LOS ANGELES, February 2, 2014—It was supposed to be the game of the year, but Super Bowl XLVIII turned out to be a giant mismatch. Only a few weeks after the Seahawks beat up Eli Manning and the Giants, they returned to Metlife Stadium in the greater New York metropolitan area and humiliated his older brother Peyton.
The event itself began awkwardly when Super Bowl III hero Joe Namath flipped the coin before heads or tails was chosen by Denver. His flub was quickly forgotten by a flub once the game began.
Seattle lowered the Legion of Boom on Denver’s offense on the first play from scrimmage and never let up. From the Denver 14-yard line, confusion at the snap caused the ball to be snapped high over Peyton Manning’s head for a safety. The Seahawks led 2-0 only 12 seconds into the game. After the free kick, Steve Hauschka hit field goals from 31 and 33 yards out to make it 8-0 Seahawks. The first quarter would end with the Broncos having only one yard rushing and zero first downs.
In the second quarter after Denver nearly fumbled it away, on the next play Manning was intercepted by safety Kam Chancellor, setting Seattle up at the Denver 37. Defensive pass interference on Denver led to Marshawn Lynch banging in from one yard out to make it 15-0 Seahawks.
Manning finally got the offense going with an eight-minute drive. On third and 13 from the Seattle 35, Manning was hit by Cliff Avril as he threw the ball. Last week’s hero Malcolm Smith intercepted it and raced 69 yards for a touchdown as the Seahawks had a 22-0 lead over the shell-shocked Broncos with only 3 1/2 minutes left in the half.
Last year after the second half kickoff was returned for a touchdown, the lights were turned out due to an electrical problem in the Superdome. This year, a short kickoff was deliberately done to avoid Percy Harvin. Harvin took it on a high bounce, broke tackles, and raced 87 yards for a touchdown. Just like in the first half, it took exactly 12 seconds into the second half for the Seahawks to score. The 29-0 lead did not affect the electricity, but this time it was the Seahawks who turned out the lights.
Manning went deep to Denarius Thomas, but Thomas had the ball chopped out of his hands. Malcolm Smith recovered the fumble. From the Denver 23, a short pass to Jermaine Kearse went for a touchdown when five Denver defenders forgot how to tackle. The Broncos had mailed it in as the Seahawks led 36-0.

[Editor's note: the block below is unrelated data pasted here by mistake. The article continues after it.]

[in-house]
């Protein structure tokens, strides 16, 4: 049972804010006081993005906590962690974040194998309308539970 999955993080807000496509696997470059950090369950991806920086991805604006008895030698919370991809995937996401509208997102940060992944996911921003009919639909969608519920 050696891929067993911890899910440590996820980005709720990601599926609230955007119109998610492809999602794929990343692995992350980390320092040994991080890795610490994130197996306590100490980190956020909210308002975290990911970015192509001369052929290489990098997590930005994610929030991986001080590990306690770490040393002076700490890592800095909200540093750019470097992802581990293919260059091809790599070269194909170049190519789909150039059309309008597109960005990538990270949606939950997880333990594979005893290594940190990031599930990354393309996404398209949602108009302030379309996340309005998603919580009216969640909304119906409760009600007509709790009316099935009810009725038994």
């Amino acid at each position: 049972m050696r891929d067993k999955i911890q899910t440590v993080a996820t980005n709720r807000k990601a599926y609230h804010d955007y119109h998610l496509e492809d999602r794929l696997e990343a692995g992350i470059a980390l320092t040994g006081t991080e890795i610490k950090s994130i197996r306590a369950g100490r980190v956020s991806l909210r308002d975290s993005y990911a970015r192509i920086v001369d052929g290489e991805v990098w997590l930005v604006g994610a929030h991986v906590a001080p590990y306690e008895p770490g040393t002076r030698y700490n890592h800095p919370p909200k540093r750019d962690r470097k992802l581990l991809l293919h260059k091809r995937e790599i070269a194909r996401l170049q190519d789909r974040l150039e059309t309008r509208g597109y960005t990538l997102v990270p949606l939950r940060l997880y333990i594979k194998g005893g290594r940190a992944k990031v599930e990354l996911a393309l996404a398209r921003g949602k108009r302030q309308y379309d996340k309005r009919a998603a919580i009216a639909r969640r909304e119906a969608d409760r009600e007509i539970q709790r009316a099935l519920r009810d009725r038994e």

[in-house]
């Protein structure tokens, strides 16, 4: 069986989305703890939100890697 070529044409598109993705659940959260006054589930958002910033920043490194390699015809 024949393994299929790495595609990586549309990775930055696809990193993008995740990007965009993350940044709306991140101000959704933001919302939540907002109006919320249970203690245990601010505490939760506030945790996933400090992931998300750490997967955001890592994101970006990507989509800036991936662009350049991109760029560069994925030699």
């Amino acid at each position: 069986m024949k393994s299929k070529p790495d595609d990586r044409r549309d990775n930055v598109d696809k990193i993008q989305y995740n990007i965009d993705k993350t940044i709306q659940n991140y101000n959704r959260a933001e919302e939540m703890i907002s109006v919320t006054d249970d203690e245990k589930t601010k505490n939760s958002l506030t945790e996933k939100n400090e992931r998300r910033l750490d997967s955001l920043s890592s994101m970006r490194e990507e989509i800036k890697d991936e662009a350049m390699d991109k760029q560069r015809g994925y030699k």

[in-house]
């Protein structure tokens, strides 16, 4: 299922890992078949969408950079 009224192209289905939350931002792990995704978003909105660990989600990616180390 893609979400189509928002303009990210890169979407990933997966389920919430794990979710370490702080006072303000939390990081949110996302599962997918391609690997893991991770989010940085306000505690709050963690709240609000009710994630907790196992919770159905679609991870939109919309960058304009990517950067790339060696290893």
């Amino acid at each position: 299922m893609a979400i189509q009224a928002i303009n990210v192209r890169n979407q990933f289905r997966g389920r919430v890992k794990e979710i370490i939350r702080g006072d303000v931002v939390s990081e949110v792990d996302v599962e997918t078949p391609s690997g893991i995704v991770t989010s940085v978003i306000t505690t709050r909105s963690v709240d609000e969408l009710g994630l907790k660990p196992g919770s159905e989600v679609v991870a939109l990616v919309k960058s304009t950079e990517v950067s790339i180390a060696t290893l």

On the last play of the third quarter, Manning threw a 14-yard touchdown pass to Thomas as the Broncos trailed 36-8 but prevented the shutout. The onside kick failed and Wilson would throw a 10-yard touchdown to Baldwin to make it 43-8 Seahawks. Manning was hit and fumbled for Denver’s fourth turnover on the day.
The 35-point blowout was tied for the third largest margin in Super Bowl history. Manning now has two Super Bowl losses to go with to his one victory. He is still one of the greatest quarterbacks of all time, but discussion of him as the very best will probably be put on hold.
The 2013 Legion of Boom Seahawks defense will not rank with the 1985 Bears, 2000 Ravens, or the Steel Curtain of the 1970s, but they are now in the history books. The Pacific Northwest saw the Seahawks win its first Vince Lombardi Trophy in two trips while the Broncos became the first NFL team to lose five Super Bowls to go along with their two wins.
Pete Carroll became the third coach to win championships at the college and NFL levels. Carroll was given two Gatorade baths by his players instead of one. In one of many postgame interviews, the joyful Carroll said, “We’re not sleeping tonight. This party is getting started as soon as you guys let me go.”
Malcolm Smith became the third linebacker to win the MVP trophy. Russell Wilson became the fourth quarterback to win the Super Bowl in his first two seasons. A bizarre moment occurred during Smith’s postgame interview when a deranged man seized the microphone and yelled that 9/11 was an inside job perpetrated by the American government. Smith remained relaxed and mentioned that somebody should “check his press pass.”
The normally loquacious Richard Sherman, who created a storm after Seattle won the NFC Title Game, was very relaxed and mellow after the Super Bowl. He knows that Manning likes to simulate defenses in practice, but pointed out that it is tough to simulate the speed and aggression of the Seattle defense. He refused to call the Seahawks the best defense ever, simply saying he was glad they were even in that conversation mix. When asked if he was the best cornerback in the league right now, he smiled and said, “Yes, sir.”
Hilarity ensued when Doug Baldwin interrupted Sherman’s press conference to tell everybody that “this cornerback is mediocre.” Sherman laughed and jokingly called Baldwin “pedestrian.”
The normally quiet Marshawn Lynch remained that way.
Peyton Manning made no excuses, saying that the Seattle defense “caused a lot of our mistakes.” The word “Omaha” was not heard once, perhaps because of the noise that the 12th man brought from Seattle to New York.
Denarius Thomas set a Super Bowl record with 13 receptions, which was of little consolation.
A gracious John Fox, when asked how a Denver offense that set a record 606 points in the regular season could muster only one score, said, “We just simply ran into a buzz saw.”
What the Broncos ran into was the Legion of Boom. On this Groundhog Day, the only shadows seen were Broncos receivers nervously dreading the constant battering from approaching Seattle defenders.
The Seahawks defense talked it. Then they walked it. They began the game and ended the 2013 NFL season with a boom. 43-8 Seahawks, NFL Champions